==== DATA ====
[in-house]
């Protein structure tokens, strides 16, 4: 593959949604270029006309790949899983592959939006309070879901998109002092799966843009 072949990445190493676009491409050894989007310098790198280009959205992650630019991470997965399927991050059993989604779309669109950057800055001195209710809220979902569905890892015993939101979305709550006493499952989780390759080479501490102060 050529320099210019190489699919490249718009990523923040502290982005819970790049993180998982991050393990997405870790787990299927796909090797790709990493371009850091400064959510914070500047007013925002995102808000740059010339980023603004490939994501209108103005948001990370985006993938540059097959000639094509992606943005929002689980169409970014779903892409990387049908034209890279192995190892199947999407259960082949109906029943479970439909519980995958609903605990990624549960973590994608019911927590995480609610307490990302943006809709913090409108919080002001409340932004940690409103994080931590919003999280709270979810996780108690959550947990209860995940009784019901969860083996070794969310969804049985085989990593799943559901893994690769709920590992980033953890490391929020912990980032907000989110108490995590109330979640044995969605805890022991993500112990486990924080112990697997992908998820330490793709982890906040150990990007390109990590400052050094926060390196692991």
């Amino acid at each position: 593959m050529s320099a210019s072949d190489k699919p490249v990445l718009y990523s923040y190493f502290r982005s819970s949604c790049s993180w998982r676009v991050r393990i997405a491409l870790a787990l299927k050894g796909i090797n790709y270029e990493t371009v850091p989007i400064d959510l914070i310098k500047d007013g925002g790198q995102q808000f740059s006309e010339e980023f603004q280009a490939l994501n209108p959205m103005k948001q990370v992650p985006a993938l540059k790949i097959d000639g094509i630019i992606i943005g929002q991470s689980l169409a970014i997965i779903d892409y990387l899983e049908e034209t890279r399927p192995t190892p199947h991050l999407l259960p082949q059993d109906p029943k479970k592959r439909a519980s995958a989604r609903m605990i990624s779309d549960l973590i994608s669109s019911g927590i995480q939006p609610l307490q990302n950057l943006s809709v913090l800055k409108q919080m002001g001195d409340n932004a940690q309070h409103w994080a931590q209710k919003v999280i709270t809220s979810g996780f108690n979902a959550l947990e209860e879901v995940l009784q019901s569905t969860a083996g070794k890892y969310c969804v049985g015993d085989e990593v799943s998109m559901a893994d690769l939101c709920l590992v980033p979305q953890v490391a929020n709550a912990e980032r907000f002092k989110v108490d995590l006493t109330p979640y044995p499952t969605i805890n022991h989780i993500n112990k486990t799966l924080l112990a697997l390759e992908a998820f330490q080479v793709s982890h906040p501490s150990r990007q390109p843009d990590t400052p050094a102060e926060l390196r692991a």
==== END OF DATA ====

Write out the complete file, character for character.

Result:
[in-house]
């Protein structure tokens, strides 16, 4: 593959949604270029006309790949899983592959939006309070879901998109002092799966843009 072949990445190493676009491409050894989007310098790198280009959205992650630019991470997965399927991050059993989604779309669109950057800055001195209710809220979902569905890892015993939101979305709550006493499952989780390759080479501490102060 050529320099210019190489699919490249718009990523923040502290982005819970790049993180998982991050393990997405870790787990299927796909090797790709990493371009850091400064959510914070500047007013925002995102808000740059010339980023603004490939994501209108103005948001990370985006993938540059097959000639094509992606943005929002689980169409970014779903892409990387049908034209890279192995190892199947999407259960082949109906029943479970439909519980995958609903605990990624549960973590994608019911927590995480609610307490990302943006809709913090409108919080002001409340932004940690409103994080931590919003999280709270979810996780108690959550947990209860995940009784019901969860083996070794969310969804049985085989990593799943559901893994690769709920590992980033953890490391929020912990980032907000989110108490995590109330979640044995969605805890022991993500112990486990924080112990697997992908998820330490793709982890906040150990990007390109990590400052050094926060390196692991």
């Amino acid at each position: 593959m050529s320099a210019s072949d190489k699919p490249v990445l718009y990523s923040y190493f502290r982005s819970s949604c790049s993180w998982r676009v991050r393990i997405a491409l870790a787990l299927k050894g796909i090797n790709y270029e990493t371009v850091p989007i400064d959510l914070i310098k500047d007013g925002g790198q995102q808000f740059s006309e010339e980023f603004q280009a490939l994501n209108p959205m103005k948001q990370v992650p985006a993938l540059k790949i097959d000639g094509i630019i992606i943005g929002q991470s689980l169409a970014i997965i779903d892409y990387l899983e049908e034209t890279r399927p192995t190892p199947h991050l999407l259960p082949q059993d109906p029943k479970k592959r439909a519980s995958a989604r609903m605990i990624s779309d549960l973590i994608s669109s019911g927590i995480q939006p609610l307490q990302n950057l943006s809709v913090l800055k409108q919080m002001g001195d409340n932004a940690q309070h409103w994080a931590q209710k919003v999280i709270t809220s979810g996780f108690n979902a959550l947990e209860e879901v995940l009784q019901s569905t969860a083996g070794k890892y969310c969804v049985g015993d085989e990593v799943s998109m559901a893994d690769l939101c709920l590992v980033p979305q953890v490391a929020n709550a912990e980032r907000f002092k989110v108490d995590l006493t109330p979640y044995p499952t969605i805890n022991h989780i993500n112990k486990t799966l924080l112990a697997l390759e992908a998820f330490q080479v793709s982890h906040p501490s150990r990007q390109p843009d990590t400052p050094a102060e926060l390196r692991a």